Computer programs work well with structured data. If there is a data field that only has postal code values, then it is easy to search on that field and get all of the stores within a particular geographical area. But what if you are looking for some key words in recorded conversations? The data is there but accessing it becomes significantly harder.

Over a history that spans more than 30 years, SQL database servers have traditionally held gigabytes of information — and reaching that milestone took a long time. In the past 15 years, data warehouses and enterprise analytics expanded these volumes to terabytes So storing and retrial of data was not such a problem but arrival of internet based  companies like Facebook, Google, twitter changed the entire scenario and it created such a huge data set that existing Relational database could not handle it.


So the problem could be summed as  1) Huge Data- It was growing daily 2) Unstructured Data example Facebook 3) Data coming very fast example twitter

The existing Hardware and Software could no handle it as

The scalability was an issue as data would increase  daily
The processing capacity or retrieval of data was slow
Huge cost associated with using the existing RDBMS vendors.

The Solution for Big Data Problem: Hadoop


For those companies that are able to process this amount of data, there is a tremendous opportunity for those organizations to make timely decisions and achieve business goals However, at the same time, organizations are struggling to gain deeper insights from this data. Business leaders continue to make decisions without access to the trusted information they need. CEOs understand that they need to do a better job in capturing the data and understanding resulting information.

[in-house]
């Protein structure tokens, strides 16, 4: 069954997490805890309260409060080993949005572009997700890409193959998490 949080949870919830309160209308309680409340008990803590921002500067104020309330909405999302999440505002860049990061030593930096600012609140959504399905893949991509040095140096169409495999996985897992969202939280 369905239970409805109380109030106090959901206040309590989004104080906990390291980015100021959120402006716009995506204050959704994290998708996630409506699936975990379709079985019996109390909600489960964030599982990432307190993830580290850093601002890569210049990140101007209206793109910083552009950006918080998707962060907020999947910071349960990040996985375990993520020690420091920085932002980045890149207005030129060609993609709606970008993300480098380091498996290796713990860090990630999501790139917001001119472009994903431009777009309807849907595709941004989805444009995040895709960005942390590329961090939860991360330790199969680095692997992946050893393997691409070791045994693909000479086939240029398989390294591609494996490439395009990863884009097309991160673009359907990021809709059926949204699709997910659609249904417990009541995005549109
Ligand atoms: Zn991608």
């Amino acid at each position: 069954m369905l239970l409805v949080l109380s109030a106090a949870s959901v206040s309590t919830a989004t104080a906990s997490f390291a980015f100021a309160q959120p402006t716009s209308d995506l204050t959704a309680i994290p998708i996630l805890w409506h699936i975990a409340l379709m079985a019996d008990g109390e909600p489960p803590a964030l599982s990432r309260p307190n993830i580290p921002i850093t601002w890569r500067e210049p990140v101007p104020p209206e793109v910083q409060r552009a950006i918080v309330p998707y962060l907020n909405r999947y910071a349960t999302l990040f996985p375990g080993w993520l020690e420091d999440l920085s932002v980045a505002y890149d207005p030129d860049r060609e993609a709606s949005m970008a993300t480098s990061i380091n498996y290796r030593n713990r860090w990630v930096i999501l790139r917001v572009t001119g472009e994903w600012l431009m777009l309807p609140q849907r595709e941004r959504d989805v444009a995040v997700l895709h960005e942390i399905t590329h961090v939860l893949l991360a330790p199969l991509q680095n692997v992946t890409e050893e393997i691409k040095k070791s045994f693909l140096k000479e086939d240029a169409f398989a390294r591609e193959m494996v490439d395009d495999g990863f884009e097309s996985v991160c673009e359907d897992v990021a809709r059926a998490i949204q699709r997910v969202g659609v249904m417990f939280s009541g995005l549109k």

So the solution to problem caused by big data should address the issues mentioned in the previous chapter

A new database that should handle huge volume and should be scalable: To counter the issue of storage, the Hadoop Distributed File System (HDFS) came into existence
Retrieval of  such huge data quickly : This was taken cared by distributed storing of Data and   massive parallel processing done using MapReduce
Hardware should not be expensive: This was taken care by using lots of inexpensive commodity servers.

History of Hadoop


Hadoop is a well-adopted, standards-based, open-source software framework built on the foundation of Google’s MapReduce and Google File System papers. It’s meant to leverage the power of massive parallel processing to take advantage of Big Data, generally by using lots of inexpensive commodity servers.

2004—Initial versions of what is now Hadoop Distributed File system and Map-Reduce implemented by Doug Cutting and Mike Cafarella.
December 2005—Nutch ported to the new framework. Hadoop runs reliably on 20 nodes.
January 2006—Doug Cutting joins Yahoo!.
February 2006—Apache Hadoop project officially started to support the stand alone development of MapReduce and HDFS
February 2006—Adoption of Hadoop by Yahoo! Grid team.
April 2006—Sort benchmark (10 GB/node) run on 188 nodes in 47.9 hours.
May 2006—Yahoo! set up a Hadoop research cluster—300 node